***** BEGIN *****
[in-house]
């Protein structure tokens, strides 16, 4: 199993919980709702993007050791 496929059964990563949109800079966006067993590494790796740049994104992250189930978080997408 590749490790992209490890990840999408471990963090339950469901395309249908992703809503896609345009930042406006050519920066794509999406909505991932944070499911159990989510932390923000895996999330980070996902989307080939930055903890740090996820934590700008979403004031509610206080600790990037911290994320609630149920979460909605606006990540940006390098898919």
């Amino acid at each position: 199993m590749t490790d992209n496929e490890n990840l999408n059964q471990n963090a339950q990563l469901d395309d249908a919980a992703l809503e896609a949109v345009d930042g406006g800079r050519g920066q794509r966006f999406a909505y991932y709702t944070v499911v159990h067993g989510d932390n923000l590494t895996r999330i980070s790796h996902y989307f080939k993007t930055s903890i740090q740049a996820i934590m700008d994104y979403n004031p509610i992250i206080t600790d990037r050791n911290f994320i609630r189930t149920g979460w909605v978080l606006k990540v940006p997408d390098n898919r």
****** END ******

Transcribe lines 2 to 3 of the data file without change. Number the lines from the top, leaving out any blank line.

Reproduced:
């Protein structure tokens, strides 16, 4: 199993919980709702993007050791 496929059964990563949109800079966006067993590494790796740049994104992250189930978080997408 590749490790992209490890990840999408471990963090339950469901395309249908992703809503896609345009930042406006050519920066794509999406909505991932944070499911159990989510932390923000895996999330980070996902989307080939930055903890740090996820934590700008979403004031509610206080600790990037911290994320609630149920979460909605606006990540940006390098898919």
């Amino acid at each position: 199993m590749t490790d992209n496929e490890n990840l999408n059964q471990n963090a339950q990563l469901d395309d249908a919980a992703l809503e896609a949109v345009d930042g406006g800079r050519g920066q794509r966006f999406a909505y991932y709702t944070v499911v159990h067993g989510d932390n923000l590494t895996r999330i980070s790796h996902y989307f080939k993007t930055s903890i740090q740049a996820i934590m700008d994104y979403n004031p509610i992250i206080t600790d990037r050791n911290f994320i609630r189930t149920g979460w909605v978080l606006k990540v940006p997408d390098n898919r």